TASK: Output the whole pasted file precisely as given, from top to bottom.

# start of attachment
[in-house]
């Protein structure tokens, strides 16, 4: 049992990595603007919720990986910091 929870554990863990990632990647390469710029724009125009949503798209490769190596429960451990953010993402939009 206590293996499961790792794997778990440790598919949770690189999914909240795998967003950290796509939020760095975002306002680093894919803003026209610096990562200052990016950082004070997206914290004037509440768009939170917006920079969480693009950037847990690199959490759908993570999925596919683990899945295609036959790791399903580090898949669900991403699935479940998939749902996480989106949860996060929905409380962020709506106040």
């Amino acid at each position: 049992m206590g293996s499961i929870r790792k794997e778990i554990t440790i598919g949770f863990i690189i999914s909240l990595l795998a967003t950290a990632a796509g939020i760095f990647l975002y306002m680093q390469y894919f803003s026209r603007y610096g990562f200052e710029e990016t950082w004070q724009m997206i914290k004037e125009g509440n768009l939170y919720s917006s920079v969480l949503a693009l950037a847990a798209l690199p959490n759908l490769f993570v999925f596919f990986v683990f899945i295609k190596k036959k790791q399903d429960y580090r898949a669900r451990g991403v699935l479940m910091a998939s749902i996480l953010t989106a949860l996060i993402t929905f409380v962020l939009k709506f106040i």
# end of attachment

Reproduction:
[in-house]
């Protein structure tokens, strides 16, 4: 049992990595603007919720990986910091 929870554990863990990632990647390469710029724009125009949503798209490769190596429960451990953010993402939009 206590293996499961790792794997778990440790598919949770690189999914909240795998967003950290796509939020760095975002306002680093894919803003026209610096990562200052990016950082004070997206914290004037509440768009939170917006920079969480693009950037847990690199959490759908993570999925596919683990899945295609036959790791399903580090898949669900991403699935479940998939749902996480989106949860996060929905409380962020709506106040």
């Amino acid at each position: 049992m206590g293996s499961i929870r790792k794997e778990i554990t440790i598919g949770f863990i690189i999914s909240l990595l795998a967003t950290a990632a796509g939020i760095f990647l975002y306002m680093q390469y894919f803003s026209r603007y610096g990562f200052e710029e990016t950082w004070q724009m997206i914290k004037e125009g509440n768009l939170y919720s917006s920079v969480l949503a693009l950037a847990a798209l690199p959490n759908l490769f993570v999925f596919f990986v683990f899945i295609k190596k036959k790791q399903d429960y580090r898949a669900r451990g991403v699935l479940m910091a998939s749902i996480l953010t989106a949860l996060i993402t929905f409380v962020l939009k709506f106040i």